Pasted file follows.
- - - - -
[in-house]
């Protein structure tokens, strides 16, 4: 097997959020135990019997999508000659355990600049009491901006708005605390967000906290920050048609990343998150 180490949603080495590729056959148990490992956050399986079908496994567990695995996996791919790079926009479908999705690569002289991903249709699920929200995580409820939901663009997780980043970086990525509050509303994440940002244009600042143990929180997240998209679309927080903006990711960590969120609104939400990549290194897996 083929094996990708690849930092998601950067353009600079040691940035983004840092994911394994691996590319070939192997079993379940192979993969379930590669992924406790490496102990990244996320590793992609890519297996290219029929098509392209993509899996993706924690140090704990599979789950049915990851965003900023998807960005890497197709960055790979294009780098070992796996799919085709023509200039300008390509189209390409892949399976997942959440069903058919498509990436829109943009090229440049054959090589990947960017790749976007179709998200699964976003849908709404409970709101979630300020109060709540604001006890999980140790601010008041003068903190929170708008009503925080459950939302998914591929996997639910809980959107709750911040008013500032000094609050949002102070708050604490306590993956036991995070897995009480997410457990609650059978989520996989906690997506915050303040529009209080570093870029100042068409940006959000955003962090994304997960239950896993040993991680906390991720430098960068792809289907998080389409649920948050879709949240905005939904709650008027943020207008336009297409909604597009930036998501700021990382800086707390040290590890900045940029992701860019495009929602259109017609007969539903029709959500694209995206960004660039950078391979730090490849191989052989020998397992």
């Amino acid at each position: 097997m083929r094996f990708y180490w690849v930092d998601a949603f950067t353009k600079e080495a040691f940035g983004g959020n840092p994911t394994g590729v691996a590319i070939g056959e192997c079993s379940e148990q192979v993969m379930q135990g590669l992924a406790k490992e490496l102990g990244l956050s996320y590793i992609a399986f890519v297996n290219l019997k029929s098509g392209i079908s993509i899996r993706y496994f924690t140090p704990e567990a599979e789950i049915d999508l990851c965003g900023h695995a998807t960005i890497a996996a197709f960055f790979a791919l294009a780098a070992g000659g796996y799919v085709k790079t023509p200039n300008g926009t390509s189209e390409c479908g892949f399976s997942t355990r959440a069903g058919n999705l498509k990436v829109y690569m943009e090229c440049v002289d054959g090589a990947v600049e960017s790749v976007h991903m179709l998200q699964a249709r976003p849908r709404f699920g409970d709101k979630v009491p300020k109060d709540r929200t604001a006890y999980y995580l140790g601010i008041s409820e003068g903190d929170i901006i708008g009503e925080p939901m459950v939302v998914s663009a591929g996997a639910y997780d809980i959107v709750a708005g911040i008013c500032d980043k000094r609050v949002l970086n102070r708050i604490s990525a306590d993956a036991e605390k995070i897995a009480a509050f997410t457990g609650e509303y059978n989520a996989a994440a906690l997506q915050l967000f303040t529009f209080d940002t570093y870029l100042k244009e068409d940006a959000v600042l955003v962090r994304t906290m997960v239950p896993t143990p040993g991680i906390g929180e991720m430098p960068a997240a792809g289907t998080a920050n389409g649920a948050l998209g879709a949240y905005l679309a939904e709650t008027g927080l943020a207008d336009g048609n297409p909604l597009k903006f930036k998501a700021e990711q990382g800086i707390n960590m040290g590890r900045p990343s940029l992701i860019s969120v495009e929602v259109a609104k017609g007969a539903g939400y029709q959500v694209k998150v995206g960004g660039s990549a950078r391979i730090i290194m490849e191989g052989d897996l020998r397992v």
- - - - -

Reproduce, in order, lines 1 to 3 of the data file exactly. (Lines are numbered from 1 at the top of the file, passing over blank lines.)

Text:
[in-house]
């Protein structure tokens, strides 16, 4: 097997959020135990019997999508000659355990600049009491901006708005605390967000906290920050048609990343998150 180490949603080495590729056959148990490992956050399986079908496994567990695995996996791919790079926009479908999705690569002289991903249709699920929200995580409820939901663009997780980043970086990525509050509303994440940002244009600042143990929180997240998209679309927080903006990711960590969120609104939400990549290194897996 083929094996990708690849930092998601950067353009600079040691940035983004840092994911394994691996590319070939192997079993379940192979993969379930590669992924406790490496102990990244996320590793992609890519297996290219029929098509392209993509899996993706924690140090704990599979789950049915990851965003900023998807960005890497197709960055790979294009780098070992796996799919085709023509200039300008390509189209390409892949399976997942959440069903058919498509990436829109943009090229440049054959090589990947960017790749976007179709998200699964976003849908709404409970709101979630300020109060709540604001006890999980140790601010008041003068903190929170708008009503925080459950939302998914591929996997639910809980959107709750911040008013500032000094609050949002102070708050604490306590993956036991995070897995009480997410457990609650059978989520996989906690997506915050303040529009209080570093870029100042068409940006959000955003962090994304997960239950896993040993991680906390991720430098960068792809289907998080389409649920948050879709949240905005939904709650008027943020207008336009297409909604597009930036998501700021990382800086707390040290590890900045940029992701860019495009929602259109017609007969539903029709959500694209995206960004660039950078391979730090490849191989052989020998397992």
């Amino acid at each position: 097997m083929r094996f990708y180490w690849v930092d998601a949603f950067t353009k600079e080495a040691f940035g983004g959020n840092p994911t394994g590729v691996a590319i070939g056959e192997c079993s379940e148990q192979v993969m379930q135990g590669l992924a406790k490992e490496l102990g990244l956050s996320y590793i992609a399986f890519v297996n290219l019997k029929s098509g392209i079908s993509i899996r993706y496994f924690t140090p704990e567990a599979e789950i049915d999508l990851c965003g900023h695995a998807t960005i890497a996996a197709f960055f790979a791919l294009a780098a070992g000659g796996y799919v085709k790079t023509p200039n300008g926009t390509s189209e390409c479908g892949f399976s997942t355990r959440a069903g058919n999705l498509k990436v829109y690569m943009e090229c440049v002289d054959g090589a990947v600049e960017s790749v976007h991903m179709l998200q699964a249709r976003p849908r709404f699920g409970d709101k979630v009491p300020k109060d709540r929200t604001a006890y999980y995580l140790g601010i008041s409820e003068g903190d929170i901006i708008g009503e925080p939901m459950v939302v998914s663009a591929g996997a639910y997780d809980i959107v709750a708005g911040i008013c500032d980043k000094r609050v949002l970086n102070r708050i604490s990525a306590d993956a036991e605390k995070i897995a009480a509050f997410t457990g609650e509303y059978n989520a996989a994440a906690l997506q915050l967000f303040t529009f209080d940002t570093y870029l100042k244009e068409d940006a959000v600042l955003v962090r994304t906290m997960v239950p896993t143990p040993g991680i906390g929180e991720m430098p960068a997240a792809g289907t998080a920050n389409g649920a948050l998209g879709a949240y905005l679309a939904e709650t008027g927080l943020a207008d336009g048609n297409p909604l597009k903006f930036k998501a700021e990711q990382g800086i707390n960590m040290g590890r900045p990343s940029l992701i860019s969120v495009e929602v259109a609104k017609g007969a539903g939400y029709q959500v694209k998150v995206g960004g660039s990549a950078r391979i730090i290194m490849e191989g052989d897996l020998r397992v």